White Sox

Ballantini: Castro leads least essential player list


Ballantini: Castro leads least essential player list

Monday, Nov. 8, 2010
12:12 p.m.

By Brett Ballantini

CHICAGO As the coals in the hot stove are just beginning to get stoked up, its time to rank the current Chicago White Sox, in order of importance for 2011 and beyond. Its not intended to be a strict list of merely the best players, or best values, on the White Sox. Rather, it takes into account team depth, the free agent market, or answering the question of which player would hurt the most not being on the team?

This is meant as a precursor to longer, individual profiles that will appear on CSNChicago.com between now and the end of the year. Thus the list could take different shape over the coming weeks, due to current players being cut loose or new ones acquired.

The first part of this 30-player list tracks the least essential players on the White Sox, leading off with the only player in the bottom third actually deserving of increased playing time in 2011:

21. Ramon Castro, C

Playing in just 37 games in 2010, Castro posted the second-best value of his career, at 4.5 million. The White Sox will welcome back A.J. Pierzynski at the right number (read: a cut in salary) and will otherwise explore the free-agent market. But no matter who the new Chisox starter is, Castro should see his starts double; he certainly earned more playing time with his performance last season.
22. Tony Pena, RP
Pena is a favorite piata for White Sox critics, but his mop-up, emergency-starter role does little for stats and overall value. As it is, it was a bit of a miracle he squeezed a million in value from an up-and-down 2010. With few ready pitching options in the minors, Pena is almost certain to be offered arbitration and duplicate his 2010 role in 2011.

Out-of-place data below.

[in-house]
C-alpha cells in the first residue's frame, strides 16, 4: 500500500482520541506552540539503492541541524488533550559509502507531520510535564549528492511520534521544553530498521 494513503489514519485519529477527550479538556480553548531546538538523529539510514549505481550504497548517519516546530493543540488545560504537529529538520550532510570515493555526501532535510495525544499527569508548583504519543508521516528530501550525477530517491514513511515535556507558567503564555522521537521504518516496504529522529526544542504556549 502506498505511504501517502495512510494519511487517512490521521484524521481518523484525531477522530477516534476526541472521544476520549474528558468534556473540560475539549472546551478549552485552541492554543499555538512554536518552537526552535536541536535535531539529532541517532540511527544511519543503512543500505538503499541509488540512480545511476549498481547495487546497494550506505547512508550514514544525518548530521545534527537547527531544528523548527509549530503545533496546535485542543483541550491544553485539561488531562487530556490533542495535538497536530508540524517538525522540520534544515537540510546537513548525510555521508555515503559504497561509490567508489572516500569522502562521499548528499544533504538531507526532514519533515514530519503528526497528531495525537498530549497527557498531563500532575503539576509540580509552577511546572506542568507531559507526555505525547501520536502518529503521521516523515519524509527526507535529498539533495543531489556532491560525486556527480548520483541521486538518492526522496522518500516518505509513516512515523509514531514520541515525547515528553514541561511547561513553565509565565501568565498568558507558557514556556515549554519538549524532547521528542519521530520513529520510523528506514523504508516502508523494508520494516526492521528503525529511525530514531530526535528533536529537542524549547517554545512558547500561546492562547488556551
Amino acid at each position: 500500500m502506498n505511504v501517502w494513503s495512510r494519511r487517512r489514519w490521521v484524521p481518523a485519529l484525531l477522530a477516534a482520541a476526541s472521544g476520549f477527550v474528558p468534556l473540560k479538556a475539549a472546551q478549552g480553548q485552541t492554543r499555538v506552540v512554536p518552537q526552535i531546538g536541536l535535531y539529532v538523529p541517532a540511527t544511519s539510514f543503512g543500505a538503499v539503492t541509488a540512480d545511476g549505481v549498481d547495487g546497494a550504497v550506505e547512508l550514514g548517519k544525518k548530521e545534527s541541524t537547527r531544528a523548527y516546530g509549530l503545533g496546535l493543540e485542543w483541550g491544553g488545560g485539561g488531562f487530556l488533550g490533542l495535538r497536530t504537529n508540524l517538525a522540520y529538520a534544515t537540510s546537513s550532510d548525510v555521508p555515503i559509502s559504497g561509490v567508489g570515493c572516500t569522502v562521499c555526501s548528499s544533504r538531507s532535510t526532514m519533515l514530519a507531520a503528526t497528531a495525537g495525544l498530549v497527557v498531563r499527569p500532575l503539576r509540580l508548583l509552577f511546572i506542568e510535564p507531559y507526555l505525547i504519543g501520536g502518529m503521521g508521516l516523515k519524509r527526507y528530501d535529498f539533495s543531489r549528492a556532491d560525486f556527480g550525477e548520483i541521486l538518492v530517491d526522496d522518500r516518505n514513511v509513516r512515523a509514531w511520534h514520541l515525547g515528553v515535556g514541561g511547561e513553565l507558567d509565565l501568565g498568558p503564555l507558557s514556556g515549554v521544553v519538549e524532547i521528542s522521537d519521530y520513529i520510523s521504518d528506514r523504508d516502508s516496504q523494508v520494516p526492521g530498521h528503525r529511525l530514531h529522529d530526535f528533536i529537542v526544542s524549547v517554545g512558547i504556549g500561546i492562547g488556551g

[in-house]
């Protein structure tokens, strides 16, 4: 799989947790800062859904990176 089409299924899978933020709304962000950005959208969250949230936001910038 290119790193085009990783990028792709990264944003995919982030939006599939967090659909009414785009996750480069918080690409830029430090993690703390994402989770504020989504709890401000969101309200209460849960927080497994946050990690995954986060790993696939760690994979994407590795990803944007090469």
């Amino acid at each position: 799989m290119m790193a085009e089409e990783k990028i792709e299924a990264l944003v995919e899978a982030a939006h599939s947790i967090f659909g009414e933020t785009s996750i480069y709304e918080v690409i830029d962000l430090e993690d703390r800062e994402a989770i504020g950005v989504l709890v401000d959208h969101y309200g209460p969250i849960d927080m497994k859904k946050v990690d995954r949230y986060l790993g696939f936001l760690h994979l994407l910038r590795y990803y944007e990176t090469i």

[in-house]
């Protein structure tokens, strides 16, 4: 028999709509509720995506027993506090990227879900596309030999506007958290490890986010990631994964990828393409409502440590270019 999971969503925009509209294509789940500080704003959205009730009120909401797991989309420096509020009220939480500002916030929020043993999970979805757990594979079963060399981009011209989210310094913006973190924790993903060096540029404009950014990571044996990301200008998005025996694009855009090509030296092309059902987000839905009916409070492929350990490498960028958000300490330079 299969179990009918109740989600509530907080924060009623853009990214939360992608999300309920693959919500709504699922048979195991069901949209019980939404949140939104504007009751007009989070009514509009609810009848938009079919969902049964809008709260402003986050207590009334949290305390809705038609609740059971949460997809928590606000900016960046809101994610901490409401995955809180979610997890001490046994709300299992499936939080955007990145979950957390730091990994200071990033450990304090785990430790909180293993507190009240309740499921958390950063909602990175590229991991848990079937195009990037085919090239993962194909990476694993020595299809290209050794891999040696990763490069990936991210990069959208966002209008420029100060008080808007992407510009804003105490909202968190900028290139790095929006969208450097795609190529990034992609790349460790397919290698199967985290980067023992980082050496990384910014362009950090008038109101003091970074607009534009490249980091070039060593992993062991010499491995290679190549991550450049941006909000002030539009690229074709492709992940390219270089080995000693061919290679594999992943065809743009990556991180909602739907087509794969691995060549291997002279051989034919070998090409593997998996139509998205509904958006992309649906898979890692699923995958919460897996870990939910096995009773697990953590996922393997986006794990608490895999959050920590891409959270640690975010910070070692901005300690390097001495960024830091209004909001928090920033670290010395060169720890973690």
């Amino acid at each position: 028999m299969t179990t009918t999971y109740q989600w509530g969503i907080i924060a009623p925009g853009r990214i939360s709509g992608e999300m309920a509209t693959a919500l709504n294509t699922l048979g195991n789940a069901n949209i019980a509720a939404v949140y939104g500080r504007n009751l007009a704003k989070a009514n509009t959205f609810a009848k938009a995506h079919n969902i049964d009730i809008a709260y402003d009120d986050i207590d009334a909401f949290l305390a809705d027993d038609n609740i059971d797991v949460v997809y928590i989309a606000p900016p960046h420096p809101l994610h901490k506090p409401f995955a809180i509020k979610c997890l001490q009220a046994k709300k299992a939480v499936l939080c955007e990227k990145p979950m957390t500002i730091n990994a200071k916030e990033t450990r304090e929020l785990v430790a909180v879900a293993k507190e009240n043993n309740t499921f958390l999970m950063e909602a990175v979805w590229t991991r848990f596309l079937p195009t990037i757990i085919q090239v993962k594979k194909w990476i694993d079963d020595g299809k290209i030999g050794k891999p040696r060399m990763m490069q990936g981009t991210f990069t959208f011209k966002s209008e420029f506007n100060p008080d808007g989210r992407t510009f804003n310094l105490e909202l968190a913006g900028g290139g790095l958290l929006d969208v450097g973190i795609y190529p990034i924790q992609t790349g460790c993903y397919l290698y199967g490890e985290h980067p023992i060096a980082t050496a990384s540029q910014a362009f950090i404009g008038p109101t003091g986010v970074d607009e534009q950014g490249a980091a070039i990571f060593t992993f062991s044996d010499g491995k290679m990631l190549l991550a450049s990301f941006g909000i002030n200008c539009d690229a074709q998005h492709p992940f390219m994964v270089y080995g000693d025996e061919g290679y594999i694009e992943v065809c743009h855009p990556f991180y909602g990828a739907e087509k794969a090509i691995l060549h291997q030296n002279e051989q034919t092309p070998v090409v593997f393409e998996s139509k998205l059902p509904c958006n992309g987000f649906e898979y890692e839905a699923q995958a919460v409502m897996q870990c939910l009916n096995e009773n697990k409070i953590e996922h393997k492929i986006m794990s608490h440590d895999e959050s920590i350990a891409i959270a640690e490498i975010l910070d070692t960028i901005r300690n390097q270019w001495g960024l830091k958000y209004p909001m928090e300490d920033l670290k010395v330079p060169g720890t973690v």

23. Freddy Garcia, SP

Where else can you place an otherwise useful starter who has no rotation slot remaining in Chicago? Garcia is almost certain to bolt elsewhere, as nearly every other major league team is aching for the fifth-starter innings Garcia can eat, while the rotation-rich Chisox can offer no guarantees.
24. Jared Mitchell, OF

Its a lot to call a player whos seen not a sniff of the majors the 24th-most important player on the roster, but after a terrible ankle injury that may end up costing Mitchell at least some of the breakout speed he showed at LSU, how Mitchell rebounds in the minors in 2011 is crucial to Chicagos outfield plans going forward. Expect Mitchell to be Juan Pierres shadow throughout spring training.

25. Omar Vizquel, IF

Yep, an infielder turning 44 early next season still qualifies as this important on the White Sox. Look no farther than the turnaround the team undertook once Vizquel subbed for an injured Teahen at third base, a turnaround that White Sox manager Ozzie Guillen (perhaps wildly) credits to Vizquel. However, it will be hard to again expect the offensive season Vizquel gave the Chisox in 2010, and if they need him to provide a similar boost in 2011, it spells big trouble.

26. Mark Teahen, OF-IF